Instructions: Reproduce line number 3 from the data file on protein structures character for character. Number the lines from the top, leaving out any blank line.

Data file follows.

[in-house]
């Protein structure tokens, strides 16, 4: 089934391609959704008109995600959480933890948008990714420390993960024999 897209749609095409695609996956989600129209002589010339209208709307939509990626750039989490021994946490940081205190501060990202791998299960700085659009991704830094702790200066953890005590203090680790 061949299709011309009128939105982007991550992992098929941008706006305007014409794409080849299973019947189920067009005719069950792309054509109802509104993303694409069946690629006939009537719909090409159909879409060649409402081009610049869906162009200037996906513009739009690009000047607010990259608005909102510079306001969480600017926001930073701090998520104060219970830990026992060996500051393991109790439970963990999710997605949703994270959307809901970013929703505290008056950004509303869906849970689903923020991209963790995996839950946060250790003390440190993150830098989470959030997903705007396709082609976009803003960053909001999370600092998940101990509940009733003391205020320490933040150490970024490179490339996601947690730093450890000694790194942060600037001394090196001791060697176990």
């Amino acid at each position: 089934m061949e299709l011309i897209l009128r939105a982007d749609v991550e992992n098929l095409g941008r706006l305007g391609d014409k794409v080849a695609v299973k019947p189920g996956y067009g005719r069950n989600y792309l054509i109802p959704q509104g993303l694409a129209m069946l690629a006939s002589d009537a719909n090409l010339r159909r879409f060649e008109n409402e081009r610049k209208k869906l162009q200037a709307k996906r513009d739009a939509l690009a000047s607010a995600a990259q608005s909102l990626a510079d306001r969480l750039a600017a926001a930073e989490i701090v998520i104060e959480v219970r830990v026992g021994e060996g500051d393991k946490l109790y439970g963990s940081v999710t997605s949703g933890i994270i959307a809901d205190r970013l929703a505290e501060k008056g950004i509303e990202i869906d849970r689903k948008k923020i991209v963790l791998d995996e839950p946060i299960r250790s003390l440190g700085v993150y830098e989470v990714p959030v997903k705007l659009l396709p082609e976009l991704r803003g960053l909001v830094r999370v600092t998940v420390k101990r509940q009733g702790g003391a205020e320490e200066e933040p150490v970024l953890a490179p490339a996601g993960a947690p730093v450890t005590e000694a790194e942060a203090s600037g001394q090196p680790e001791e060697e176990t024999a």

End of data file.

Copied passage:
């Amino acid at each position: 089934m061949e299709l011309i897209l009128r939105a982007d749609v991550e992992n098929l095409g941008r706006l305007g391609d014409k794409v080849a695609v299973k019947p189920g996956y067009g005719r069950n989600y792309l054509i109802p959704q509104g993303l694409a129209m069946l690629a006939s002589d009537a719909n090409l010339r159909r879409f060649e008109n409402e081009r610049k209208k869906l162009q200037a709307k996906r513009d739009a939509l690009a000047s607010a995600a990259q608005s909102l990626a510079d306001r969480l750039a600017a926001a930073e989490i701090v998520i104060e959480v219970r830990v026992g021994e060996g500051d393991k946490l109790y439970g963990s940081v999710t997605s949703g933890i994270i959307a809901d205190r970013l929703a505290e501060k008056g950004i509303e990202i869906d849970r689903k948008k923020i991209v963790l791998d995996e839950p946060i299960r250790s003390l440190g700085v993150y830098e989470v990714p959030v997903k705007l659009l396709p082609e976009l991704r803003g960053l909001v830094r999370v600092t998940v420390k101990r509940q009733g702790g003391a205020e320490e200066e933040p150490v970024l953890a490179p490339a996601g993960a947690p730093v450890t005590e000694a790194e942060a203090s600037g001394q090196p680790e001791e060697e176990t024999a």